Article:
SLS workshops: Problem-based learning workshop @ York University Law School

by Paul Maharg on 10/05/2017

At last year’s SLS conference in St Catherine’s College, Oxford Caroline Strevens (Legal Education section convenor) and I discussed having a number of workshops on innovative topics in legal education that bridged the gap between one conference and the next.  Nigel Duncan joined us, then Scott Slorach, and before we knew it, we had a number of workshops planned – wellbeing in legal education, problem-based learning, and simulated clients.  Nigel has co-organised and hosted the first and is hosting the third at his centre in City University Law School, which is also hosted with PEARL.  Scott is hosting the PBL session, today, here at York – the natural home of PBL in English legal education.  I’m speaking on our innovative online PBL JD in Australian law, at ANU, and I’ll be trying to liveblog the day as well.

First up, Ben Fitzpatrick, outlining the context of PBL learning at York, emphasising the fundamental move from a transmissive to an active form of learning.  He gave us graphics of students working together, quite a powerful reminder of the collaborative nature of the method, and observed how York Law School (YLS) managed to converge what is largely treated as nominally discrete modules in legal education.  He showed how the curriculum is being refreshed to enhance this process.  Scenario design was intriguing – scenarios or ‘triggers’ as we call them at ANU, were designed as connective, messy/authentic, engaging requiring collaboration, open-ended.  That was certainly our experience at ANU.  It’s quite a different process from the way that scenarios / hypotheticals are designed for conventional seminars.  Ben described how we was stretching out the Foundation experience to emphasises collaborative skills, PBL skills and basic legal concepts.  He outlined three learning points from the re-design process:

  1. Students’ application of the law learned via scenarios needed to be improved
  2. Students’ engagement with critical theory and critique of normative positions (this is in effect a reflection on how staff design scenarios)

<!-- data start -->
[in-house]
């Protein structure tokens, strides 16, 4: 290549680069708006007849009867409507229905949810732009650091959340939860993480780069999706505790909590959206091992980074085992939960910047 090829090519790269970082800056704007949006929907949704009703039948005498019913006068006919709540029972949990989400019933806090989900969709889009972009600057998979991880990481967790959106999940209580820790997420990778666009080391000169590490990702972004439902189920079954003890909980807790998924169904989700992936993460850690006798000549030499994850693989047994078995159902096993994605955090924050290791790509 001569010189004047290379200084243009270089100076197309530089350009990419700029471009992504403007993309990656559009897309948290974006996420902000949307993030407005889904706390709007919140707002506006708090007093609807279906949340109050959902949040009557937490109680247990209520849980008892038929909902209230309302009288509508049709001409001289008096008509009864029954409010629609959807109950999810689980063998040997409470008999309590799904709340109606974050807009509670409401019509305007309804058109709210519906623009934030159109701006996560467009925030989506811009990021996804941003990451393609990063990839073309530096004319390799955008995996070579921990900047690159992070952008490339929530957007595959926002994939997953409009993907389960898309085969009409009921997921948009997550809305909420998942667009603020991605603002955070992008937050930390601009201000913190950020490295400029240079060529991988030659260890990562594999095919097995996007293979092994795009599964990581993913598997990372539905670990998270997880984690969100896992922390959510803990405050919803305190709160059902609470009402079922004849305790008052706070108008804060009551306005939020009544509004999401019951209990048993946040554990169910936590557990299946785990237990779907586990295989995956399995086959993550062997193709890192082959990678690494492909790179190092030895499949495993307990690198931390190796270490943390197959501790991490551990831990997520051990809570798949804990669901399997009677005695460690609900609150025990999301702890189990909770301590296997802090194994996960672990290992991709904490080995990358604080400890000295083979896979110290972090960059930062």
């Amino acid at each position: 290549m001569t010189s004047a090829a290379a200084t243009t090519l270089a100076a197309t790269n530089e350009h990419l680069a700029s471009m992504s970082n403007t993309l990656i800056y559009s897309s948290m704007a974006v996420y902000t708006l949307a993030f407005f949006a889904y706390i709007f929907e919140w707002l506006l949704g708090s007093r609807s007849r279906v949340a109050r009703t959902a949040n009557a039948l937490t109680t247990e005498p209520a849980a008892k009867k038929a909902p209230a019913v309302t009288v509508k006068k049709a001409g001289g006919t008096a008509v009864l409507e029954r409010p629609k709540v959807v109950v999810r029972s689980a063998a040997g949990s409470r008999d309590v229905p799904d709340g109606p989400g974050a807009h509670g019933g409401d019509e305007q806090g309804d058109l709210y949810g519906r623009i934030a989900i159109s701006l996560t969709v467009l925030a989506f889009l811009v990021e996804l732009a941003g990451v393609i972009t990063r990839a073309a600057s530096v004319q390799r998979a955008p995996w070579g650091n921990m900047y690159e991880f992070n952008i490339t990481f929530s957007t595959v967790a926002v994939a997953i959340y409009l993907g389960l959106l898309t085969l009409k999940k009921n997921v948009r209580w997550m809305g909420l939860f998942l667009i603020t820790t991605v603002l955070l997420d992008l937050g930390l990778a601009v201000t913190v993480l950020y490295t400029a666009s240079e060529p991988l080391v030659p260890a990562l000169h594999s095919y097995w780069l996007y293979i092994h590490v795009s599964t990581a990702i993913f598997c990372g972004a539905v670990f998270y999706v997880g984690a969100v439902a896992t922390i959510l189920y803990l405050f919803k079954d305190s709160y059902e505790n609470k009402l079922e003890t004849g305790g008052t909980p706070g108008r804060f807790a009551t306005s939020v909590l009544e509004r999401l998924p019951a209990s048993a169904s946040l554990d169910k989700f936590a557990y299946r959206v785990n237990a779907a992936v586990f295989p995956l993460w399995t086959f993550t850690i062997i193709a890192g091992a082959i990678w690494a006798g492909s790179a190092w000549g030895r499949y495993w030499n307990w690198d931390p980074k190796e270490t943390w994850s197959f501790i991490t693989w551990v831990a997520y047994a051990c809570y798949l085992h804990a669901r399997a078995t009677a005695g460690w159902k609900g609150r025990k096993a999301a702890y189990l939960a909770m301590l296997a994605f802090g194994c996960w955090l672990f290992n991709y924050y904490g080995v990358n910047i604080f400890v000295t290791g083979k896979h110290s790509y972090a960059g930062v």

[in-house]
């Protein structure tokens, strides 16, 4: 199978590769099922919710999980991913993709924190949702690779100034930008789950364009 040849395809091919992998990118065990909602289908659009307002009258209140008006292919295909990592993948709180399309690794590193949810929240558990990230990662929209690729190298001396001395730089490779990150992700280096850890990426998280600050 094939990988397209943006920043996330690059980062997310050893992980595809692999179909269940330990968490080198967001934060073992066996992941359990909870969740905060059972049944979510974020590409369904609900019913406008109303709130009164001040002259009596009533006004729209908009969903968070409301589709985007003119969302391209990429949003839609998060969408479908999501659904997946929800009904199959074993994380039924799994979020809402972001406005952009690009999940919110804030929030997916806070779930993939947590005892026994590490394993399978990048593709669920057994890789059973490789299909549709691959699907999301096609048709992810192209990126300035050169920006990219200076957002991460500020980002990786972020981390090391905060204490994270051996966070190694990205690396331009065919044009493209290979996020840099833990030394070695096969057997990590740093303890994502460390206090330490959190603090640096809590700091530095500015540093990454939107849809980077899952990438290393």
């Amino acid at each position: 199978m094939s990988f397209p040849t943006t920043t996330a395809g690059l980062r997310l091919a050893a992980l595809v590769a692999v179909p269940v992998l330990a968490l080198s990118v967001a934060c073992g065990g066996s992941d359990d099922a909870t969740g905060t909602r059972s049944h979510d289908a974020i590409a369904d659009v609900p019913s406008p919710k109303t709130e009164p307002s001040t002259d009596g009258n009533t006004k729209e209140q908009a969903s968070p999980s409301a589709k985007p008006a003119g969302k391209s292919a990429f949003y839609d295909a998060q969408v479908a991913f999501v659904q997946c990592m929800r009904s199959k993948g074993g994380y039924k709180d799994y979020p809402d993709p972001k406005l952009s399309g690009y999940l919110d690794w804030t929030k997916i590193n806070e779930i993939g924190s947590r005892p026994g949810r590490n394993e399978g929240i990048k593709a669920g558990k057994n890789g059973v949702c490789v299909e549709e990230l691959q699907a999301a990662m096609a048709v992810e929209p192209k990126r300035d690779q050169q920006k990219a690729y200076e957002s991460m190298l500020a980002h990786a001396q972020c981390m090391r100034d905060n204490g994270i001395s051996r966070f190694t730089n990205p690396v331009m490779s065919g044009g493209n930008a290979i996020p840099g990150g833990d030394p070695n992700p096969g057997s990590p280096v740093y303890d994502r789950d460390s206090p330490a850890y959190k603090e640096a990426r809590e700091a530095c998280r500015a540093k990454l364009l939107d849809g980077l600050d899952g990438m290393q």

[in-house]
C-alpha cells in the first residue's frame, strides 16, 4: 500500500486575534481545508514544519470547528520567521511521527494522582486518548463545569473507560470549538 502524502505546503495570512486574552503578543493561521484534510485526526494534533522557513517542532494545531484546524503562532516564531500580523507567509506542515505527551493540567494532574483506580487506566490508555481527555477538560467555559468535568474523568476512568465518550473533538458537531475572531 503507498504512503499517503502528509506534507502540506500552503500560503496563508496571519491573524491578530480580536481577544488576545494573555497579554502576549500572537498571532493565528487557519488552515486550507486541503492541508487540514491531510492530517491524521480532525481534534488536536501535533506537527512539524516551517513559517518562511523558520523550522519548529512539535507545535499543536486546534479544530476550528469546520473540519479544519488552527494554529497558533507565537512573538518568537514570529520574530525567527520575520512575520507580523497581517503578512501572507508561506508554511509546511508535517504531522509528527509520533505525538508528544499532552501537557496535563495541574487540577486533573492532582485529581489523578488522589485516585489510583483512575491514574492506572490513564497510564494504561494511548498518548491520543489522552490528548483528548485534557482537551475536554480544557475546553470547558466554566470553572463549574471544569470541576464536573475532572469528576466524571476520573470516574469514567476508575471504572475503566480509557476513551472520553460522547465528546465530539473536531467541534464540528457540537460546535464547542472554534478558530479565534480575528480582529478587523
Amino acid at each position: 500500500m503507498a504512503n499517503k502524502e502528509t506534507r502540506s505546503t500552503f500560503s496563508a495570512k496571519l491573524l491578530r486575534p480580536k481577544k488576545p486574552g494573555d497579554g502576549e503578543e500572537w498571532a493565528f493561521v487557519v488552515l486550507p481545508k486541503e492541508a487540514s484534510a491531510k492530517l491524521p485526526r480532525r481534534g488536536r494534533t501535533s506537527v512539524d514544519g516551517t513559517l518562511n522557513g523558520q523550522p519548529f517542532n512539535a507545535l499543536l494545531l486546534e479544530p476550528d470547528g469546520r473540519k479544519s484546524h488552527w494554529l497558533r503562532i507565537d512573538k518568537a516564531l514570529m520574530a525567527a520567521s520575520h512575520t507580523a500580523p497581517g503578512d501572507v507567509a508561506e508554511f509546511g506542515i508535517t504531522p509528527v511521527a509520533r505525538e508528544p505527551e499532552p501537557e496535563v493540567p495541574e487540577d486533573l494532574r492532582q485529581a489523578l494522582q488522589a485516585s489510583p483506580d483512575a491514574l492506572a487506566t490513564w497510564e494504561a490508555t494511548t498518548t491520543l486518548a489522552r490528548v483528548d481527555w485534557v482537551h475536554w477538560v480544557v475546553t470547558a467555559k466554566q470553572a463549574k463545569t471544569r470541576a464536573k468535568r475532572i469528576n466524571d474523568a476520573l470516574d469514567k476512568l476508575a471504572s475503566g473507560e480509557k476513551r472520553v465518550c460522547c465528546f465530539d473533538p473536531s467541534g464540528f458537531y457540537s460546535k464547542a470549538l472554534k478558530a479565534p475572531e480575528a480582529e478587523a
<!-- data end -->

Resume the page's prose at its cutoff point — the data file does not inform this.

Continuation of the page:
3. Student orientation — do students really know where they’re going?  Lack of direction affects cognitive skills, after all.

So Foundations in Law 1 is YLS’s design solution to the above issues.  Looks very interesting, and having discussed it with Scott I think his plan will work really well.

Next, me, on the PBL online JD at ANU.  Slides at the usual place, at the Slides tab above, and at Slideshare.  I’ve blogged about this topic before, at this post.

Herco Fonteijn is up next, on the subject of PBL in Maastricht.  He quoted John Seely Brown, ASU Commencement Speech, 2015: ‘You are living in a white water world’ where you is the canoeist.  He went on to reference the role of AI, McKinsey predictions about automation of work between 2035-70 (about half), future work skills 2020, etc.  The PBL model is active, constructivist.  If you don’t maintain PBL you drift into failure — eg new staff, poorly trained, disciplinary silos recur, segregated educationalists, there are monodisciplinary toy, not authentic, problems, loss of interdependence, limited student autonomy, no alignment, with students driven excessively by assessments, enhancement of Gen Me, cheating (creating cheat sheets for PBL).  He cited the approach of the U of Aalborg, in creating employable, global citizens, initiatives driven initially by Marxist educationalists.  Herco referenced Edlab at the Maastricht University Institute for Education Innovation.